Ab initio LDA+U prediction of the tensile properties of chromia across multiple length scales

Nicholas J. Mosey, Emily A. Carter

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21 Scopus citations


Periodic density functional theory (DFT) and DFT+U calculations are used to evaluate various mechanical properties associated with the fracture of chromia (Cr2O3) along the [0 0 0 1] and [0 1 over(1, -) (3 / 2) (a / c)2 2] directions. The properties investigated include the tensile strength, elastic constants, and surface energies. The tensile strengths are evaluated using an ideal tensile test, which provides the theoretical tensile strength, and by fitting the calculated data to universal binding energy relationships (UBER), which permit the extrapolation of the calculated results to arbitrary length scales. The results demonstrate the ability of the UBER to yield a realistic estimate of the tensile strength of a 10-μm-thick sample of Cr2O3 using data obtained through calculations on nanoscopic systems. We predict that Cr2O3 will fracture most easily in the [0 1 over(1, -) (3 / 2) (a / c)2 2] direction, with a best estimate for the tensile strength of 386 MPa for a 10 μm grain, consistent with flexural strength measurements for chromia. The grain becomes considerably stronger at the nanoscale, where we predict a tensile strength along the same direction of 32.1 GPa for 1.45 nm crystallite. The results also provide insight into the origin of the direction dependence of the mechanical properties of Cr2O3, with the differences in the behavior along different directions being related to the number of Cr-O bonds supporting the applied tensile load. Additionally, the results shed light on various practical aspects of modeling the mechanical properties of materials with DFT+U calculations and in using UBERs to estimate the mechanical properties of materials across disparate length scales.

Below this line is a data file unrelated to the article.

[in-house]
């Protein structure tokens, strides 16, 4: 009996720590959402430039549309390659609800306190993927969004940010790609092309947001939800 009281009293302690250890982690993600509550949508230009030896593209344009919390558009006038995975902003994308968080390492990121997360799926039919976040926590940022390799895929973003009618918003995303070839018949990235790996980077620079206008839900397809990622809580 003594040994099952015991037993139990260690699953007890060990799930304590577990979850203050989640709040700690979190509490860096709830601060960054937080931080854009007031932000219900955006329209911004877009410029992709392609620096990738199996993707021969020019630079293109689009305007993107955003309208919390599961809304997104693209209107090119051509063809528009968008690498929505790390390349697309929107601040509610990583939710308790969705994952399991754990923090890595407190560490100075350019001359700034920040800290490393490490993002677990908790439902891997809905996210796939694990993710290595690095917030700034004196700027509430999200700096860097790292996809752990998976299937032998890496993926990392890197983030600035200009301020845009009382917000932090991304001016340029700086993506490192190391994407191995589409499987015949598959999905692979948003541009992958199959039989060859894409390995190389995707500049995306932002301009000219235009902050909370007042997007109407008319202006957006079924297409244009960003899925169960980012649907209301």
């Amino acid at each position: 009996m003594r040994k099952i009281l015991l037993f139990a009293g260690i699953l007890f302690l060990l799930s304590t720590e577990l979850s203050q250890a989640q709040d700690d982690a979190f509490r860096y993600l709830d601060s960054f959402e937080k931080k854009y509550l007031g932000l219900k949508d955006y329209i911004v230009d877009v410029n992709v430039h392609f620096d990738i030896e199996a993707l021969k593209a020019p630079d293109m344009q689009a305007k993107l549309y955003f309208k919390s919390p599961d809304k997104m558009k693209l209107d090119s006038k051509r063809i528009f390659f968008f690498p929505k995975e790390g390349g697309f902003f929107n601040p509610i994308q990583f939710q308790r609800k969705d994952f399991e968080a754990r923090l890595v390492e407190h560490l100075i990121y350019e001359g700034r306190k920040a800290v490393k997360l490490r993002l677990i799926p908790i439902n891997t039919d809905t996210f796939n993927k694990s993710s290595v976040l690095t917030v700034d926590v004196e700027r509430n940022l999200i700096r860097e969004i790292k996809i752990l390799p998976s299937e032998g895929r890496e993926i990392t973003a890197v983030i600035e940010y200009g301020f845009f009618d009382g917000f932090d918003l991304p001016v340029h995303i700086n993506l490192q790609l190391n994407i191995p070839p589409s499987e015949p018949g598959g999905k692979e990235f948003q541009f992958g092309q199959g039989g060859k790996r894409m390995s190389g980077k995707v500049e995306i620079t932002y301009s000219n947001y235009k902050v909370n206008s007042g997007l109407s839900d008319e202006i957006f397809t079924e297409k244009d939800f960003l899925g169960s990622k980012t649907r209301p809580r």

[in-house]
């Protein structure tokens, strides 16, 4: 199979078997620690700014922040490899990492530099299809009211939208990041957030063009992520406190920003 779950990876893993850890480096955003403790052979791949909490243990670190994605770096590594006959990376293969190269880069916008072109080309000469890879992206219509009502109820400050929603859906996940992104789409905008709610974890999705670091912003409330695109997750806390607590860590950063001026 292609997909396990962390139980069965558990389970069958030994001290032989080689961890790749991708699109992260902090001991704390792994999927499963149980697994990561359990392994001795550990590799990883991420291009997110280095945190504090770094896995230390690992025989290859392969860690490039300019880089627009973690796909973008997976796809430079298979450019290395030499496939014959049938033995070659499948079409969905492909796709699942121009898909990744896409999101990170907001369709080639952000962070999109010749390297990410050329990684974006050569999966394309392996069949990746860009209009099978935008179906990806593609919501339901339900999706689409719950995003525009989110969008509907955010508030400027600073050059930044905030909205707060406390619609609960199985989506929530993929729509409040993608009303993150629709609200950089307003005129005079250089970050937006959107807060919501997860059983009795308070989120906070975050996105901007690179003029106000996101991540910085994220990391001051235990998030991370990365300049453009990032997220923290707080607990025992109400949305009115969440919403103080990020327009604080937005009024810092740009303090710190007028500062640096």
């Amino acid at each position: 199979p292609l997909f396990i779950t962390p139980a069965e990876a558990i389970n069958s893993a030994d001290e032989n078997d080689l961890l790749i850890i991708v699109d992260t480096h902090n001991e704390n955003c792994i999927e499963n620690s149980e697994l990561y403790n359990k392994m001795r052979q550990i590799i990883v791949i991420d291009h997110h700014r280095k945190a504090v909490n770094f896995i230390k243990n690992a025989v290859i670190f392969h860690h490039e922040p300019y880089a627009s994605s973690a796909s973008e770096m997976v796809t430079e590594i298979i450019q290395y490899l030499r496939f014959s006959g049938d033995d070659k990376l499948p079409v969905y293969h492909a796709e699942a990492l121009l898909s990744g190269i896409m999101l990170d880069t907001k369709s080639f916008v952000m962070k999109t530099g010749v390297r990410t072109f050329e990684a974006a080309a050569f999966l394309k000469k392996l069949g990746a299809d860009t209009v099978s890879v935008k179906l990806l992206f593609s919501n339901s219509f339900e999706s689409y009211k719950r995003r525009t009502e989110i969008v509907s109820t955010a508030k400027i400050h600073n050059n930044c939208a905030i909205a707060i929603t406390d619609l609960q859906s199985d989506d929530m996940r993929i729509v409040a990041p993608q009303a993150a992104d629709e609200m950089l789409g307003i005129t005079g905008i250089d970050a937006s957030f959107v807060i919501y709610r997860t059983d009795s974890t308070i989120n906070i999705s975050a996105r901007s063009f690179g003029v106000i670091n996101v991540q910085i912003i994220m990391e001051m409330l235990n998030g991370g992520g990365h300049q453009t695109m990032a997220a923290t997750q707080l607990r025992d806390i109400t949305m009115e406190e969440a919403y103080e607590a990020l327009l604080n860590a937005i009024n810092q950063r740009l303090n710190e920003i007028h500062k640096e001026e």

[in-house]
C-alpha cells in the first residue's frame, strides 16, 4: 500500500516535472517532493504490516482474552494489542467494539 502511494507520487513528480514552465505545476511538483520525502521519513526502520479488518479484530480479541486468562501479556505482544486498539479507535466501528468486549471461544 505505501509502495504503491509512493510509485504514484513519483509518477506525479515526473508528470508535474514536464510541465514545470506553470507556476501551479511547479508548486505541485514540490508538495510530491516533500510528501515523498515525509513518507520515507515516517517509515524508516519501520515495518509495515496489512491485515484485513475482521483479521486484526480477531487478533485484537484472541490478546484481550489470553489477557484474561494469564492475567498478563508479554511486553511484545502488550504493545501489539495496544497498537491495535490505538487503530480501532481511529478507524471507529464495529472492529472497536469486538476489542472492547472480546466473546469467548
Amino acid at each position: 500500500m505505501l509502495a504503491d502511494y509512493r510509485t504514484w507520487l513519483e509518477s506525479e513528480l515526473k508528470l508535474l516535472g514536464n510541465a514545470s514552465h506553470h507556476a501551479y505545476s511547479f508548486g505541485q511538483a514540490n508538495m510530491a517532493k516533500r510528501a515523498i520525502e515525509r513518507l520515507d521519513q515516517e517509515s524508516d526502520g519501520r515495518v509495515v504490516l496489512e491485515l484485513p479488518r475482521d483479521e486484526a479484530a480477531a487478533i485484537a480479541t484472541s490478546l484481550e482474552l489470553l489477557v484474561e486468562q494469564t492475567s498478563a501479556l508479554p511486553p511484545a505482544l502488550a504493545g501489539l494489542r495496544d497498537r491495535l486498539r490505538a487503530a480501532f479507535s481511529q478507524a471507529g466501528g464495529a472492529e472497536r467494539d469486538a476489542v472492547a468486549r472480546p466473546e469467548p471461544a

Original languageEnglish (US)
Pages (from-to)287-304
Number of pages18
JournalJournal of the Mechanics and Physics of Solids
Issue number2
StatePublished - Feb 2009

All Science Journal Classification (ASJC) codes

  • Condensed Matter Physics
  • Mechanics of Materials
  • Mechanical Engineering


  • Ceramic material
  • Constitutive behaviour
  • Corrosion and embrittlement
  • Crack mechanics
  • Fracture


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